Sunday, February 15, 2009

A thought about evolution

How does an insect evolve
a society
to build this ant hill?

An article in Science magazine describes a scientific debate going on, associated with Bert Hölldobler and Edward O. Wilson, as to how eusociality evolved. The article states that
three forces were at work in shaping an insect society: group, individual, and "collateral" kin selection (involving relatives other than offspring). Group selection occurs when one cooperating hive or nest out-competes another one; individual selection involves the survival and reproductive output of a particular ant, wasp, or bee; and kin selection has an impact when relatives other than offspring help spread shared genes.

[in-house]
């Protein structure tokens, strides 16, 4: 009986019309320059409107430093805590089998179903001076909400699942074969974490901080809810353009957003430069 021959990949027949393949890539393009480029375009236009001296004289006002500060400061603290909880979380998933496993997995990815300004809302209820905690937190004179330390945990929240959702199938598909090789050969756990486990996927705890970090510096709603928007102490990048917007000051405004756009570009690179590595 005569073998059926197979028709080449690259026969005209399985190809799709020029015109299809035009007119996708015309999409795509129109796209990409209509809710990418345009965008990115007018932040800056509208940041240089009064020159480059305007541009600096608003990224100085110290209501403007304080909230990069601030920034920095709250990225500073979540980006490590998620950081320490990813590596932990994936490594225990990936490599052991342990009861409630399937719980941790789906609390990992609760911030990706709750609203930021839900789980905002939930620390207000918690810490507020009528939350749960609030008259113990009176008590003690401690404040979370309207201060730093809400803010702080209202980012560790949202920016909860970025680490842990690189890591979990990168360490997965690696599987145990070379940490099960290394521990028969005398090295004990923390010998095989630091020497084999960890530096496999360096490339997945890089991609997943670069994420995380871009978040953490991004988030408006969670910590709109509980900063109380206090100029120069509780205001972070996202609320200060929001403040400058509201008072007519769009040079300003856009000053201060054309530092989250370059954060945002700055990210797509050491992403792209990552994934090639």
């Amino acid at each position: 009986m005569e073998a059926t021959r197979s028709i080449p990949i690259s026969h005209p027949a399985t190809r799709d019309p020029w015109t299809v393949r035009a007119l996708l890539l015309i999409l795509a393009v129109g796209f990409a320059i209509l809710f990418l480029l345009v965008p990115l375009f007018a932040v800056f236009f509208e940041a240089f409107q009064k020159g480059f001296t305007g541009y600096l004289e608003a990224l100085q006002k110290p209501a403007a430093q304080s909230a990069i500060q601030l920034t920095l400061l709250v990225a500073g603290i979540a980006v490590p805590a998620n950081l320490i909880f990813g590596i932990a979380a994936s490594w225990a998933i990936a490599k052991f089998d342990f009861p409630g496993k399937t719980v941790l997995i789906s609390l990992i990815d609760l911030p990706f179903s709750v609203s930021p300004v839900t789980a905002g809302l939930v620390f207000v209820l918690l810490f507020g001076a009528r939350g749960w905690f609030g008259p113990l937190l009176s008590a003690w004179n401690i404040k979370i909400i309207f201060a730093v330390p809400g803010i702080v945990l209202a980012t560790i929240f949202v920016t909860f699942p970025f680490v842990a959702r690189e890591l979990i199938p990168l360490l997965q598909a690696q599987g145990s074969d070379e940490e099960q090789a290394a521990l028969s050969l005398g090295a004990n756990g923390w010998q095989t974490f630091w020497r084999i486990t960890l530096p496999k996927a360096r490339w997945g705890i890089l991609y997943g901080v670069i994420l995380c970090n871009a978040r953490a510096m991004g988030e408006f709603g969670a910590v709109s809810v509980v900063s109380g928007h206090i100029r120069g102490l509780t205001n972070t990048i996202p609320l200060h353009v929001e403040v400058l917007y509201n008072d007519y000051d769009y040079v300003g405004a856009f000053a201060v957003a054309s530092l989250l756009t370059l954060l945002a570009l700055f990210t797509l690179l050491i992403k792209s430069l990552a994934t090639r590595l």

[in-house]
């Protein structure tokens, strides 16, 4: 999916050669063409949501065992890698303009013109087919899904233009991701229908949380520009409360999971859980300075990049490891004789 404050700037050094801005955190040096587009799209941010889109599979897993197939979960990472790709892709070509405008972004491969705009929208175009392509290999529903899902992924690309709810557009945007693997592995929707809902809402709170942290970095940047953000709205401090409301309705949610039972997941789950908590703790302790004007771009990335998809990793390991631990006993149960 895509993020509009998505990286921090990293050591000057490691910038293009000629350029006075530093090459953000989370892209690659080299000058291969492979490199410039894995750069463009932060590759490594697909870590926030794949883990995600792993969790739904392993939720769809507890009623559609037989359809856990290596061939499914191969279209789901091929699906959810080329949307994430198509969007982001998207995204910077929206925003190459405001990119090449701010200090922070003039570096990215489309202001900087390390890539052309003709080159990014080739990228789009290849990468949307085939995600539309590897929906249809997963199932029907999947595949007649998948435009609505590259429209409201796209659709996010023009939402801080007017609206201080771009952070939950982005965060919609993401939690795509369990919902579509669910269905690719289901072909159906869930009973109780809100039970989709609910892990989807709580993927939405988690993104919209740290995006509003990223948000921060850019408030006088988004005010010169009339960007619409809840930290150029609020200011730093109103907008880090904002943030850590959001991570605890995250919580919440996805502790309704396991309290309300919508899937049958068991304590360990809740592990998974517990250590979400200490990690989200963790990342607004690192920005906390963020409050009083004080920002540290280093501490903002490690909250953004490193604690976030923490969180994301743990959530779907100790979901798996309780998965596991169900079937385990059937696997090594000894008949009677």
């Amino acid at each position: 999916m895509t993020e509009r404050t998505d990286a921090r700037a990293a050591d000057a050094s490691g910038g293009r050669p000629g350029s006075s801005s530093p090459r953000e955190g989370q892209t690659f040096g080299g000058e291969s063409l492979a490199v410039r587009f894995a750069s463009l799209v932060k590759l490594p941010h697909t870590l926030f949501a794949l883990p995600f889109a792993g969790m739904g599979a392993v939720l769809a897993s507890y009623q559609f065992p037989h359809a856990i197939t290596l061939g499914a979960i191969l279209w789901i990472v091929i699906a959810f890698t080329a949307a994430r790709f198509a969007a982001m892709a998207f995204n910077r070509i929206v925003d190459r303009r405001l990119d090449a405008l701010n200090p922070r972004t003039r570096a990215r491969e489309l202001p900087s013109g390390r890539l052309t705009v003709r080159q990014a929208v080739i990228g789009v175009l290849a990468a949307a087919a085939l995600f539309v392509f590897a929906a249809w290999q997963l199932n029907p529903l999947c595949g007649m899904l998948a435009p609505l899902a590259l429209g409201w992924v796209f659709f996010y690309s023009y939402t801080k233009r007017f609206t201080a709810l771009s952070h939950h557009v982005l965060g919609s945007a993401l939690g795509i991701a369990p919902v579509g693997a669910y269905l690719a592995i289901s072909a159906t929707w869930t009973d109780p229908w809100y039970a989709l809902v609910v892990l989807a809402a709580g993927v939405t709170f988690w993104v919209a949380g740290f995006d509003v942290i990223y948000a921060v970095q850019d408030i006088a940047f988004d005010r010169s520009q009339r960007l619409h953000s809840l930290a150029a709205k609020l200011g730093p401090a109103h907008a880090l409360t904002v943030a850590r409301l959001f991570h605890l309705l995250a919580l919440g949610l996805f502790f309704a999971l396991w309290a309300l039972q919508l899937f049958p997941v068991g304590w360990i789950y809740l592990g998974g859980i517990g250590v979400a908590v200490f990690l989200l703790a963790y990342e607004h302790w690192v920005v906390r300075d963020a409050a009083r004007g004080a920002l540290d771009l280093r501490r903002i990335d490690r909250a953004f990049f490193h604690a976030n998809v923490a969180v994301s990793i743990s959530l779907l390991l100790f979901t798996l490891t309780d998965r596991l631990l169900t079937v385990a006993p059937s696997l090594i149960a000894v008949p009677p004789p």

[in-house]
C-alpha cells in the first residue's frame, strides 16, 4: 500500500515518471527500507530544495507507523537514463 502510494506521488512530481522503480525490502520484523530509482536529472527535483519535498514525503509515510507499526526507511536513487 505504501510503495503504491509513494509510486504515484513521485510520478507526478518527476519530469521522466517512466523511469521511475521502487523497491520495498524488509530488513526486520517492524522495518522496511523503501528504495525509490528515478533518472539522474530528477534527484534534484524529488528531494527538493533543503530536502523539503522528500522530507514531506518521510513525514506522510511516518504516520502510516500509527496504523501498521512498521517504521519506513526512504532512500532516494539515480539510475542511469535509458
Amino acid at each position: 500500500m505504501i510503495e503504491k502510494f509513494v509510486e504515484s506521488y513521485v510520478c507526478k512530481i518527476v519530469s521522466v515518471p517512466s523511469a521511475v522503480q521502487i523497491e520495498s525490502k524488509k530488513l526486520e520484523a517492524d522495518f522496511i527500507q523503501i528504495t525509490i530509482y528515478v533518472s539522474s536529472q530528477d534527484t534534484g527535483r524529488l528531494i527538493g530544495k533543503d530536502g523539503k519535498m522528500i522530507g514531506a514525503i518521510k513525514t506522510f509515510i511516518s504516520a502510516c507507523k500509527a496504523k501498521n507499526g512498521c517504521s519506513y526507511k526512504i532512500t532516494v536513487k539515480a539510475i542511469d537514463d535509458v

Comment: I am certainly not competent to enter into a debate with two of the world's greatest experts on insect societies, but I would express my enthusiasm for the intellectual leap that their argument represents.

People can now construct computer programs not only to simulate each of these evolutionary processes, but also to simulate processes that combine them in different proportions. Indeed, as computer power increases it should be possible to utilize such programs in practical applications.

It occurs to me that with three different forms of evolution that probably occur in these species it is likely to be very difficult to understand in retrospect how important was each at each stage of their evolution. That something is difficult to understand ex post facto does not mean that the theories of how it may have occurred are wrong, nor that they are not useful. JAD

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